How’s your soul today? Have you asked your volunteers that lately?

Above all else, we need to have healthy relationships with God and one another.

Painting the vision.

(Expected, I know.)

We’ve all talked about vision, the need for a vision, and painting the vision for our ministries. We talk a lot about vision in the kidmin world. I bet some of you are over it. I get it.

But a big piece of being a leader worth following is about having and communicating a compelling vision.

Why? Because vision trickles down to the team that’s under you, to the teachers are under them, to the kids who show up, and to the parents of those kids.

So what does painting the vision look like? Well it probably feels like you are walking through the church with buckets of paint, waving your brush, painting vision every day, 24/7/365. You have conversation after conversation about vision, and you may feel that the people who need to hear it most are not even there. You know I’m right. But keep up the work, because these conversations lead into other conversations. And whether you feel the effects instantaneously or not, your vision is spreading through these conversations.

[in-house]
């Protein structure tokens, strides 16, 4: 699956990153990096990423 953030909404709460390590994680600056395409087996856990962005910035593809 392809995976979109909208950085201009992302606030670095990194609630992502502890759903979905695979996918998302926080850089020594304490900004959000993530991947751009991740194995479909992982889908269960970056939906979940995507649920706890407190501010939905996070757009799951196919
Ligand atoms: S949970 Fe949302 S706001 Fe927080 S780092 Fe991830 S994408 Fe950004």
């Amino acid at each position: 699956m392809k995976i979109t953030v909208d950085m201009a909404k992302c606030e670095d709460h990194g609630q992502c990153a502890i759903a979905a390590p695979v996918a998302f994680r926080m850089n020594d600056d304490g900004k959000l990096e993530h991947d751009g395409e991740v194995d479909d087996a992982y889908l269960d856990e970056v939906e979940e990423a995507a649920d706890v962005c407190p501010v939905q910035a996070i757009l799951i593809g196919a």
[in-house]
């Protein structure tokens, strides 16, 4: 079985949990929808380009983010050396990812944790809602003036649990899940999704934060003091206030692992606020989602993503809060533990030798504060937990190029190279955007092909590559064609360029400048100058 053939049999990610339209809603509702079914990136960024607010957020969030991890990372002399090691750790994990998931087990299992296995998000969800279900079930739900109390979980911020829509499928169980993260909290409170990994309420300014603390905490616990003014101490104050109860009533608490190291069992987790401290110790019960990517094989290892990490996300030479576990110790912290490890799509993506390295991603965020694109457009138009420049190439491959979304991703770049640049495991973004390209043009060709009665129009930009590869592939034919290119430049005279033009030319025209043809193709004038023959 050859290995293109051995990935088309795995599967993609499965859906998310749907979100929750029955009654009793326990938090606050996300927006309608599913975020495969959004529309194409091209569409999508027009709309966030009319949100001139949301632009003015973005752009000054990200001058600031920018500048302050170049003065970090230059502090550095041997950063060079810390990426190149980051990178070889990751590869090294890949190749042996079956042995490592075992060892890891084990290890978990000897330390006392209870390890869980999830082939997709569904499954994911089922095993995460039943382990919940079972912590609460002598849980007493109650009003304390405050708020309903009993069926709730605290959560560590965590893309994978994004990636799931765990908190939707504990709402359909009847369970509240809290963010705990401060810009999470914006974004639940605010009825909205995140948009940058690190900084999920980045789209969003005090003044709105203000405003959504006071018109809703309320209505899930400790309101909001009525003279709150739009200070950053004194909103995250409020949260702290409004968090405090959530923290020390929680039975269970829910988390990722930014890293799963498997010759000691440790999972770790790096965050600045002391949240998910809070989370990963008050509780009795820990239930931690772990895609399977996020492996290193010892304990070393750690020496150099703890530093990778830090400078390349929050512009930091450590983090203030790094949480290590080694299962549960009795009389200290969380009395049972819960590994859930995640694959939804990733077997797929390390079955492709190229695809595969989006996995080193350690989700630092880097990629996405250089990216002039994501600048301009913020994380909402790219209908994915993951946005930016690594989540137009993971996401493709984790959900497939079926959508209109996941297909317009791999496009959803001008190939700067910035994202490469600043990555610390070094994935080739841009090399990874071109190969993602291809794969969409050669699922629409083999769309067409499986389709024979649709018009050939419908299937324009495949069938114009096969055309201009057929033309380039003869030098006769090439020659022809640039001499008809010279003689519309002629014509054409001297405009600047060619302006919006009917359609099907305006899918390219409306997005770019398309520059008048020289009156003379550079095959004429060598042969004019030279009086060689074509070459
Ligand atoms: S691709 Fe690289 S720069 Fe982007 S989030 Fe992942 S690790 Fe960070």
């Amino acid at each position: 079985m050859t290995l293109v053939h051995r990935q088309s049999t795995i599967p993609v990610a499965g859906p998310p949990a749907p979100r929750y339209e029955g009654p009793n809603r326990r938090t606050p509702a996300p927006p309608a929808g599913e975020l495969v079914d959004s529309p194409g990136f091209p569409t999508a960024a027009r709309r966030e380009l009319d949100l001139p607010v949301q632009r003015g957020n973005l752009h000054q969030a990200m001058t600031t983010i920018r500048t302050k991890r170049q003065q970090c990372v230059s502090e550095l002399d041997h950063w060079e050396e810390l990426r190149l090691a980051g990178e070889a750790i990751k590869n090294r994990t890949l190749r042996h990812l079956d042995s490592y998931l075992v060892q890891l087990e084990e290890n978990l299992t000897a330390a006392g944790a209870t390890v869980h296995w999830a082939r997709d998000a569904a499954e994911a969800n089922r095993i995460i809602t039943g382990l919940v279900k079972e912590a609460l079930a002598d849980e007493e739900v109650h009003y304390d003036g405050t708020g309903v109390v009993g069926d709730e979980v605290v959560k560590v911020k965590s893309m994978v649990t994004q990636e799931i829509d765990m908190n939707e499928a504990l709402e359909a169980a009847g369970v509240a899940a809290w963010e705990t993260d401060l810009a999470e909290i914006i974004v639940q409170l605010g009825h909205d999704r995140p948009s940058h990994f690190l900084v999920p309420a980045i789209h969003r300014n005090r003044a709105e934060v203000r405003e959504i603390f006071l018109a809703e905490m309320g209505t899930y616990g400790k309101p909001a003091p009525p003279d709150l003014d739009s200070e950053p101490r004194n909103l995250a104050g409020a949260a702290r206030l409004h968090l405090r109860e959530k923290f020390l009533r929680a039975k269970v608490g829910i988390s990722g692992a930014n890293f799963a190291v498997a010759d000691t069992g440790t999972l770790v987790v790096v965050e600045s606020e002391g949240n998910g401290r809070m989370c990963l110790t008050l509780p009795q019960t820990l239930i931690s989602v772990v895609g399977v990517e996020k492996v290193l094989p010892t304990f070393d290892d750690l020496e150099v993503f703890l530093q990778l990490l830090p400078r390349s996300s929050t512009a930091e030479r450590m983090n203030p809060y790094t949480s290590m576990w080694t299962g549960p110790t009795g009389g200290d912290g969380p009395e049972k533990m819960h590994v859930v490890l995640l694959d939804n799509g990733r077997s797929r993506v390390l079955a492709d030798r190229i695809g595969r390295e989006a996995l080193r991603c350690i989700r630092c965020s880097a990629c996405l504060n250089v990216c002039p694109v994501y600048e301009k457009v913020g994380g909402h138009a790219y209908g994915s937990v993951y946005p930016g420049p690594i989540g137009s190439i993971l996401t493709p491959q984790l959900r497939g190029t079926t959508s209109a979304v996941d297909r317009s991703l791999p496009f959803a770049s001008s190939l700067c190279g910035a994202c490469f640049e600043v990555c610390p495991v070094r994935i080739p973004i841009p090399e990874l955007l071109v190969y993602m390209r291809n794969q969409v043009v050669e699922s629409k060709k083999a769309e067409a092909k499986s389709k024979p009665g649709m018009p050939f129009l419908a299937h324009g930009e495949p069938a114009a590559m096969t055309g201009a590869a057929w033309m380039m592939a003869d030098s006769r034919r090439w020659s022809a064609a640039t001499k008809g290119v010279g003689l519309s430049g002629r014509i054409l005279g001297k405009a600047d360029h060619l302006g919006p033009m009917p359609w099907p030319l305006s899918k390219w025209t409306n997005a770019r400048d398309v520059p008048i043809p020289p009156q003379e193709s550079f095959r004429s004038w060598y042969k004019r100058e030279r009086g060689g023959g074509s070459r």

Image Credit: Unsplash

Vision is always about the destination. It’s what you want to become, and where you want to end up in the future.

Without vision, you’re scattered. You’re heading in multiple directions all at the same time and may end up where you don’t actually want to be. Vision keeps you, your staff, your team, and your ministry on track. Your vision sets the tone for everything else.

Check it. Align it with your church’s vision and mission. And make sure you know where you’re going.

Pour into people.

(Even if you’re an introvert.)

Let’s just say without people, there is no ministry. People make it all go ’round! So it’s essential to pour into them—like oil! Spend time together. Take a look at your budget and allocate money just to love on your people.

This is vital. (Seriously, write it down.)

Pour into those who pour into your ministry. It really is that simple.

Walk in the front door.

(Wait, what?)

Have you heard this one? Walk in the front door. You’re likely thinking this guy has lost his mind. But stay with me.